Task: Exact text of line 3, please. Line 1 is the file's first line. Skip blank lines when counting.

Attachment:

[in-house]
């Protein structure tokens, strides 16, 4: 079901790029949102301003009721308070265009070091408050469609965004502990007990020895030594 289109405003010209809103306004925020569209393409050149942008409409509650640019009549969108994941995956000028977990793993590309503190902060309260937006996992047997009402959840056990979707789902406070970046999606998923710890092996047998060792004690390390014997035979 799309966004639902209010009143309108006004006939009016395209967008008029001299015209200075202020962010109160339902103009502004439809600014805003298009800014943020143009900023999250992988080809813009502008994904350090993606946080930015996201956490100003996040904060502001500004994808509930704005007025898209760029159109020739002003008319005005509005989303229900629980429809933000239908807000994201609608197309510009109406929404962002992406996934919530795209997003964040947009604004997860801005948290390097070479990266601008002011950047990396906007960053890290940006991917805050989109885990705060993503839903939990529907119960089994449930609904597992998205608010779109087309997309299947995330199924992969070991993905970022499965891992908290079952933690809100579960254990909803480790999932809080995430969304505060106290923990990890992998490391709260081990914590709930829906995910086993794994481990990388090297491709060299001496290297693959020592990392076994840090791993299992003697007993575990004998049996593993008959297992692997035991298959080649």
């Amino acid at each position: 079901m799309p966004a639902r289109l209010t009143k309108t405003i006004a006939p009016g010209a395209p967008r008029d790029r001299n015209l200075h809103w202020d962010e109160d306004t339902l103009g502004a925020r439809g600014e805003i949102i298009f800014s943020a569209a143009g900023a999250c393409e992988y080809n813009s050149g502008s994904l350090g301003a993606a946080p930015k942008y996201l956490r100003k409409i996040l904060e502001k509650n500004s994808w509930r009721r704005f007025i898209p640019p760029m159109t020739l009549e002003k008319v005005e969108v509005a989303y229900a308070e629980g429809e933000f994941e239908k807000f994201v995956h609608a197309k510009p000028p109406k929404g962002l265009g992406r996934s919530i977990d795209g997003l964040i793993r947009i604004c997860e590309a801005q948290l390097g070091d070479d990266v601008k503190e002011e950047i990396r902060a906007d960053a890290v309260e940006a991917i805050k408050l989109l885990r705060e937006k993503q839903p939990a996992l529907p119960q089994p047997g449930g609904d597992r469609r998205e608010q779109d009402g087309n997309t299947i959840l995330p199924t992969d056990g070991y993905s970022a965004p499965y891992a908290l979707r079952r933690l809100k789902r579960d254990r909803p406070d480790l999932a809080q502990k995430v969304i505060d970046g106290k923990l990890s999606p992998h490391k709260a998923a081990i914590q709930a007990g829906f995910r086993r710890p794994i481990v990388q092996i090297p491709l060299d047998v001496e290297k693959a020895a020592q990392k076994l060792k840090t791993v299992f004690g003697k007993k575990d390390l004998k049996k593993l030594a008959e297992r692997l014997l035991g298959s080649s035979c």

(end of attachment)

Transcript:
């Amino acid at each position: 079901m799309p966004a639902r289109l209010t009143k309108t405003i006004a006939p009016g010209a395209p967008r008029d790029r001299n015209l200075h809103w202020d962010e109160d306004t339902l103009g502004a925020r439809g600014e805003i949102i298009f800014s943020a569209a143009g900023a999250c393409e992988y080809n813009s050149g502008s994904l350090g301003a993606a946080p930015k942008y996201l956490r100003k409409i996040l904060e502001k509650n500004s994808w509930r009721r704005f007025i898209p640019p760029m159109t020739l009549e002003k008319v005005e969108v509005a989303y229900a308070e629980g429809e933000f994941e239908k807000f994201v995956h609608a197309k510009p000028p109406k929404g962002l265009g992406r996934s919530i977990d795209g997003l964040i793993r947009i604004c997860e590309a801005q948290l390097g070091d070479d990266v601008k503190e002011e950047i990396r902060a906007d960053a890290v309260e940006a991917i805050k408050l989109l885990r705060e937006k993503q839903p939990a996992l529907p119960q089994p047997g449930g609904d597992r469609r998205e608010q779109d009402g087309n997309t299947i959840l995330p199924t992969d056990g070991y993905s970022a965004p499965y891992a908290l979707r079952r933690l809100k789902r579960d254990r909803p406070d480790l999932a809080q502990k995430v969304i505060d970046g106290k923990l990890s999606p992998h490391k709260a998923a081990i914590q709930a007990g829906f995910r086993r710890p794994i481990v990388q092996i090297p491709l060299d047998v001496e290297k693959a020895a020592q990392k076994l060792k840090t791993v299992f004690g003697k007993k575990d390390l004998k049996k593993l030594a008959e297992r692997l014997l035991g298959s080649s035979c």